Sin Measured by the Disposition, not by the Act
1 John 3:15
Whoever hates his brother is a murderer: and you know that no murderer has eternal life abiding in him.

These are harsh words, some will say, and many will deny that they are just. "I hate such a one, it is true, but I would not harm him for the world. There is surely a wide interval between the feeling of rancour, or even the bitter lasting quarrel, and the act of Cain who was of that wicked one and slew his brother." As for the spirit of the words it is enough to say at present that they proceed from the apostle of love, and that, if true, they ought to be known. Moreover, if you find fault with him, you must find the same fault with Him from whom he learnt his religion (Matthew 5:28). But besides this, our feeling that we are incapable of this or that sin is not to be entirely trusted (2 Kings 8:13-15). So too our great poet portrays to us a man, loyal, upright hitherto, conscious of no secret treachery, into whose mind the infernal powers sent the thought, that he, now Thane of Cawdor, should be king hereafter. The thought ripened into a wish, the wish into a plan: he murdered his king, when asleep and a guest under the protection of the rights of hospitality, and from this dark beginning he waded on through blood, to retain what he had grasped, until he worked out his own ruin. The apostle says not that all hatred will end in murder — far from it — nor that all hatred is equally intense and equally reckless, nor that hatred which bursts out into great crime may not imply a worse state of soul than such as remains within, and does no obvious harm to others. Nor does he intend to confine the murderous quality to positive hatred. Want of love, hardened selfishness, acting on calculation with no rage or wrath in it, may be as deadly, as murderous, as malignity or revenge. The apostle teaches us in these words that evil lies in the heart, and that the evil there, which meets with some temporary or some lasting hindrance, differs not in kind from that which is ripened by opportunity. It may be forever dormant as far as the notice of man is concerned. It may never burst forth into the poisonous flower of wicked action, yet the hatred within and the hatred in the wicked action are one and the same, one quality runs through both. The powder that is explosive and the powder that explodes do not differ. It is just as we measure the power of a flood by its breaking down a dam or transporting heavy masses to a distance. There are restraining influences which secure human society from the explosion of injurious passions, so that such a crime as murder, common enough, if you gather up all the instances of it in a year, will excite wonder and awe in the place where it is committed. We know that fear of consequences, conscience, respect for public opinion, pity, are as permanent and universal as sin itself is, and that they are the dam and banks which keep the stream of unregulated selfishness from sweeping over society. Yet though we call the crime extraordinary, whenever it occurs we trace it back to some principle or habit. The man who committed homicide was subject to great fits of rage which he took no pains to restrain, or his natural heat was increased by strong drink, or he had such a covetous temper that he was tempted by it into robbery and murder. All this is obviously just. But with all this, we have a right to say, that the limit to which a passion, such as hatred or lust, leads, is a fair measure of its general power. We apply to the strength of hatred, or some other evil passion, the same measurement which we apply to the capacities of the mind. A man of genius seems at one time to be inert and without, creative power: at another, he will produce a poem or a picture that the world admires. We measure his genius by his best productions, by what he does in the most favourable circumstances, not by the vacancy of his dreamy or inactive hours, where thought is gathering strength for a new flight. Why not judge of sin, and especially of hatred, after the same fashion? The justness of the apostle's words is shown by the awful quickness with which resolutions are sometimes taken to commit great crimes. We flee into crime as if the dogs of sinful desire were on us, and we sought the outward act as a relief from the agitation and war within the soul. So strange do some such historical crimes appear, that they look like the sway of destiny. A divine Nemesis, or Ate, urged the man into self-ruin. The tragedy of life was not accomplished by his own free will. And when the deed is done, unthinking men will ascribe it to the force of circumstances, as if circumstances could have any effect, independently of the passion or selfish desire itself. And the criminal himself may think that he was hardly a moral agent in the deed; that his own power of resistance was destroyed by temptation against his will; or, that others, the most respectable men in his society, would do the same. To all of which, we reply, that the consent of his soul was his sin; that his sin was weakness; that if he had wanted strength really, and prayed for it, it would have come down out of heaven, and that whether others would have acted like him or not is a point of no importance. There was in London, a few years since, a German tailor, who was, probably, not more dissolute than hundreds of others in such a vast city, a mild, inoffensive man, whom nobody thought capable of dark deeds of wickedness. He found himself in a car of an underground railroad in company with a wealthy man. They were alone, and yet, as the cars had a number of stopping places in their five or six miles' course, every few minutes a new passenger might come into their compartment. They were alone, I say, for a passenger had left them, and the door was shut. Now, in the interval of three or four minutes, this man had murdered the wealthy man by his side, had seized his purse and watch, and in the hurry taken his hat by mistake, and had left the train the instant it reached the next station. He fled to America, was seized on his landing, was found to have the dead man's hat and watch, was handed over to the English authorities, carried back, tried, and sent to his execution. How terrible was this speed of crime! No whirlwind or waterspout, no thunder cloud flying through mid-heaven could represent its swiftness, and yet here there was nothing unaccountable, nothing monstrous. He himself had been no prodigy of sin, nor was he now. The crime was an epitome of his life, a condensed extract of his character. And again, the apostle's principle is vindicated by the rapid deterioration which we often observe in the lives of particular men. It seems as if they had only covered up their sins before, as if an evil life could not begin, all of a sudden, but the habits of sin must have been suppressed, perhaps, for a long period. But it is not so. They have not grown suddenly worse, but some natural motives, which swayed them before, have given way to other natural motives which were for a time counteracted. Self-indulgence was counteracted by prudence or by conscience, hatred was kept down or shut up in the breast by public opinion. Meanwhile changes of life, more liberty of action, greater means of self-gratification, new forms of society, new sentiments and opinions, make the road of temptation leading to outward sin easier. According to this view of man, there is nothing strange when hatred culminates in murder, there is no new principle injected, there is, in reality, no sudden worsening of the character. It is natural, not monstrous or morbid, that he who indulges hatred in his heart should yield, when he is tempted to manifest it in the life. The deed is the expression of the feeling, as words are of thoughts. I add, again, that if in any given case it were certain that sinful affections would be suppressed and be prevented from going out into sinful deeds, the apostle's principle would still be true. The spirit of the extreme crime is in the unblamed malice or the unobserved envy. It is neutralised, as the oxygen of air is by nitrogen. The two in mechanical union form an innocuous atmosphere, and yet we know that oxygen alone would be a principle of death. So hate in the heart is a deadly affection though counteracted, and although it may be always counteracted.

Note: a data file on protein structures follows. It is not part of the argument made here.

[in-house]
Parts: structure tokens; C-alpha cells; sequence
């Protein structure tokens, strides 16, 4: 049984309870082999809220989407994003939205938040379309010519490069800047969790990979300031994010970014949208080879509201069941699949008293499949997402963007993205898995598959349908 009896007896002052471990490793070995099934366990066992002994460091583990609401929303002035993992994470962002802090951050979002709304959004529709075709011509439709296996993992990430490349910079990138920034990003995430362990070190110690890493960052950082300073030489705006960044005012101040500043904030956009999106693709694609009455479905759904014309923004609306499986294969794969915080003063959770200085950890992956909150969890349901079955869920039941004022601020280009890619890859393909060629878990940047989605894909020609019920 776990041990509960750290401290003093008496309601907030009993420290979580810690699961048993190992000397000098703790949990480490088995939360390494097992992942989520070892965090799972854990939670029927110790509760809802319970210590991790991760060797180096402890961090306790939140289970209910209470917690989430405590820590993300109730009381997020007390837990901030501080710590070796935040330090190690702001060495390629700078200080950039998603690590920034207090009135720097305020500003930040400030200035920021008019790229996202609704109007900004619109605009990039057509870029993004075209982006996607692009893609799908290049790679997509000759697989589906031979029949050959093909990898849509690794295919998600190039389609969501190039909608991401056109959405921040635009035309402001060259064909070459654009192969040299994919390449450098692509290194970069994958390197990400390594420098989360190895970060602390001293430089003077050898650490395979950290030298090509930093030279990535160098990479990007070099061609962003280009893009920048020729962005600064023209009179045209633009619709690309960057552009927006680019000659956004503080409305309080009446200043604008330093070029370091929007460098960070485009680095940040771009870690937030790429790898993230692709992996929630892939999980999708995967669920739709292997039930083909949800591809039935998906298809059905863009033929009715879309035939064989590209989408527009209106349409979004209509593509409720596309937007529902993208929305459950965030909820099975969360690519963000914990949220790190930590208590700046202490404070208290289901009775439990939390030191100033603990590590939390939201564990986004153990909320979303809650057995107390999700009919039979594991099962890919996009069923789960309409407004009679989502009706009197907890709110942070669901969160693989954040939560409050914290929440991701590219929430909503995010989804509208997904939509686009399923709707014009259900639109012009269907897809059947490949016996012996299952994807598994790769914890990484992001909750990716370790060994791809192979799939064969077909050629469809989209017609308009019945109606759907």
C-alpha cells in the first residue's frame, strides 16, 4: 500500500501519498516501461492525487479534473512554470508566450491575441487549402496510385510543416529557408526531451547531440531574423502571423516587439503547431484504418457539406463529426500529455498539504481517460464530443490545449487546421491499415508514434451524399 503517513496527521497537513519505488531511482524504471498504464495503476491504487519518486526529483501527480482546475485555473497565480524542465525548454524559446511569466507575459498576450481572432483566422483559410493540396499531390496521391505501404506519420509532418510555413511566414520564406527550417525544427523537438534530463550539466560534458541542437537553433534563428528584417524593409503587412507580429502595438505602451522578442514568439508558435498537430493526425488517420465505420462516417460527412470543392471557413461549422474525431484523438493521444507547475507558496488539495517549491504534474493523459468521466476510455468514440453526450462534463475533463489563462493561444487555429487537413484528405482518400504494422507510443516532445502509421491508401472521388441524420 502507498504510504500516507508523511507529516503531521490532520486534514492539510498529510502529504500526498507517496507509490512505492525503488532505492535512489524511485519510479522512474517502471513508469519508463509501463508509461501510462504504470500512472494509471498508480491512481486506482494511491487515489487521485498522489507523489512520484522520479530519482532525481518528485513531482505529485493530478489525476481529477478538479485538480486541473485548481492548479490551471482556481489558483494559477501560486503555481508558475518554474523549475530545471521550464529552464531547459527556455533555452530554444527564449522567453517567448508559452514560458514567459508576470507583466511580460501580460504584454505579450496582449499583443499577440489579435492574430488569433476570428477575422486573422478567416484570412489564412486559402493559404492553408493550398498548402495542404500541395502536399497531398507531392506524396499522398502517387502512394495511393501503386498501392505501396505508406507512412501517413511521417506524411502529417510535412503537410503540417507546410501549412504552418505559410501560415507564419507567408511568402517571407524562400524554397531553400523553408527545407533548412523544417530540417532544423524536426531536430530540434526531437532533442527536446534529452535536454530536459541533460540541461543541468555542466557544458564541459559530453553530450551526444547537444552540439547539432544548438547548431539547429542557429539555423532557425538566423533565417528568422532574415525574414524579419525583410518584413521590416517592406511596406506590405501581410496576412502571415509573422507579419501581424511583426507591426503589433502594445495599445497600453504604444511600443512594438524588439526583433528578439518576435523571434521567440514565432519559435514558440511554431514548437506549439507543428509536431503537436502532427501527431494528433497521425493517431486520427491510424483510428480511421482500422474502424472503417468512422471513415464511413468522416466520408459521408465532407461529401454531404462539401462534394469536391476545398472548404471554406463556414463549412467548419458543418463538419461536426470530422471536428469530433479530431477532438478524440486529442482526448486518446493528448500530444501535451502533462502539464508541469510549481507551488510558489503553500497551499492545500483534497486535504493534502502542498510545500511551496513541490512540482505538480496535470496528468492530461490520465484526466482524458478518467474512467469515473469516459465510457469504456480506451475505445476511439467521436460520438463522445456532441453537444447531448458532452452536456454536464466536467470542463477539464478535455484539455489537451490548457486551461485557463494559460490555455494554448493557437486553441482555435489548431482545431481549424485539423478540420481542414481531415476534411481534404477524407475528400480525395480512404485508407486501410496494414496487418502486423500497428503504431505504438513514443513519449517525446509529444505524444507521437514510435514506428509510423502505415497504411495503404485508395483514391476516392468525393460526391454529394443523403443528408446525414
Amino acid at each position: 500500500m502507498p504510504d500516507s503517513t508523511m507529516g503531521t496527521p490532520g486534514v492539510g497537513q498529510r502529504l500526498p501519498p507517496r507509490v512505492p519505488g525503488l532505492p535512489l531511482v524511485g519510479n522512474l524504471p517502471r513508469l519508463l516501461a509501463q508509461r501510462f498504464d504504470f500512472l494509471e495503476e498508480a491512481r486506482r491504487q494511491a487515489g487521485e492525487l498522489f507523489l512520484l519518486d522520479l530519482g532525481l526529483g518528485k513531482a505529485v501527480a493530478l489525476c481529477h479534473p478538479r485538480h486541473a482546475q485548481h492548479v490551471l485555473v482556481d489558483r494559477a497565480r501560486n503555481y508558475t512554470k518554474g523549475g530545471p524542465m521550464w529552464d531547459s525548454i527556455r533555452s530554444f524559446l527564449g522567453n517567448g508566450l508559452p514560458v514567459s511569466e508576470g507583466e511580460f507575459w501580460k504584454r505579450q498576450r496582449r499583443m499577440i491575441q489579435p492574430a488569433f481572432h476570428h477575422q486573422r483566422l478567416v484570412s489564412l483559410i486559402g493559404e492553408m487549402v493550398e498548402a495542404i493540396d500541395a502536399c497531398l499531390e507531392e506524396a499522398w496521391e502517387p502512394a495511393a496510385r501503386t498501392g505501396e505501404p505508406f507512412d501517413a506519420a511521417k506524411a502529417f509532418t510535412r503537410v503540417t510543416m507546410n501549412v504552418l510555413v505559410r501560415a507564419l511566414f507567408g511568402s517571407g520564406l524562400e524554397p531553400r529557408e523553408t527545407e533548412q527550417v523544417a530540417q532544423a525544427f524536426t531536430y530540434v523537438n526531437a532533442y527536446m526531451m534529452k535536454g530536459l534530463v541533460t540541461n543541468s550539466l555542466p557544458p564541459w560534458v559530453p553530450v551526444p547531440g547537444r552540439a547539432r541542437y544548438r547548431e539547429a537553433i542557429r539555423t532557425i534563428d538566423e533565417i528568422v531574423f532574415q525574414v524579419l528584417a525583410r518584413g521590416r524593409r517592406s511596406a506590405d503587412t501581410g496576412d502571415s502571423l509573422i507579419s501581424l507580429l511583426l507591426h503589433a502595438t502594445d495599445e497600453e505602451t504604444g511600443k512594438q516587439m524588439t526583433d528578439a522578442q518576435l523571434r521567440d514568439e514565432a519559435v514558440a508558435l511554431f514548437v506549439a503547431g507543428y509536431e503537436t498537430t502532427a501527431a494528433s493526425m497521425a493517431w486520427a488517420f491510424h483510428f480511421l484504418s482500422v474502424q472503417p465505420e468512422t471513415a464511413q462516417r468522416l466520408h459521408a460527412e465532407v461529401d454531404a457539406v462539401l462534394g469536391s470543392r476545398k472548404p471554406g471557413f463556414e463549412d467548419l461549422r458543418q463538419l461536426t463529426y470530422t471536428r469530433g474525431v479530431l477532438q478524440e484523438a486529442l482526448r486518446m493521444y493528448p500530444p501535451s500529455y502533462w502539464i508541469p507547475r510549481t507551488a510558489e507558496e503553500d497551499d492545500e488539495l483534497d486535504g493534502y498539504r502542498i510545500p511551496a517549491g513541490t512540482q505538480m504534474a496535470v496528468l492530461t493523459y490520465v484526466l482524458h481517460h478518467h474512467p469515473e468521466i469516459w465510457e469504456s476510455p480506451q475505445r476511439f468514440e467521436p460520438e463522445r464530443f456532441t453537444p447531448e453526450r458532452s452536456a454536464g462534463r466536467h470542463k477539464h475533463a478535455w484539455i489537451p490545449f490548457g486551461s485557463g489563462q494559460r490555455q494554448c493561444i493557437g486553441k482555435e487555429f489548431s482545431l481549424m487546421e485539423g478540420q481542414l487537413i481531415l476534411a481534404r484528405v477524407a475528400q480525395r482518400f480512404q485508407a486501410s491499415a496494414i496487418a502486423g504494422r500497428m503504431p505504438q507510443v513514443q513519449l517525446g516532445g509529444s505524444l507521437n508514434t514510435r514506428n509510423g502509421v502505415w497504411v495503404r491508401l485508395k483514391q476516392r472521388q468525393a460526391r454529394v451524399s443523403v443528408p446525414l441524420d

1. I wish to remark, first, that sin deceives us until it comes into manifestation. Men are apt to think that they are good enough, because no indications of a corrupt character are shown in their lives. And then, when the time of trial comes and they yield, they excuse themselves because temptation is so strong and so sudden. In neither case does their moral judgment conform to the true state of things. Principle means that which will stand the test, when native characteristics which were on its side have turned against it. The measure of principle is the strength of resistance to attacks of temptation, and if hatred or lust is a cherished feeling of the heart, there is no possibility of resistance when circumstances turn so as to favour sin.

2. Sins committed by others may fairly suggest to us what we ourselves can do, and so in a certain sense we may be humbled by them, when we apply them as the measuring line of the deep possibilities of sin within ourselves. It was no cant when John Bradford said, as he saw a man going to Tyburn to be hanged for crime, "There, but for the grace of God, goes John Bradford." He did not magnify his sins, and liability to great sins, in order to magnify the grace of God, but he magnified the grace of God, because he felt and found within himself the same sinful nature which he saw in the unworthiest. He read himself in the history of his fallen and guilty brother.

3. Finally, we see what an uncompromising principle love is. One may say with truth love hates malevolence, hates all that is opposed to itself in the feelings or the manifestations of the inner life. Love is an element of a strong character which views men as they are in all their sins, which feels no favour towards the principles by which the worldly, the selfish, the proud are governed. And thus as it looks on moral evil in all its deformity, it can feel intense pity towards the blind in sin, the misguided, the fallen, the unworthy, and is ever ready to sacrifice its own interests for their good.

(T. D. Woolsey.)

Parallel Verses
KJV: Whosoever hateth his brother is a murderer: and ye know that no murderer hath eternal life abiding in him.

WEB: Whoever hates his brother is a murderer, and you know that no murderer has eternal life remaining in him.

The World Contrary to the Christian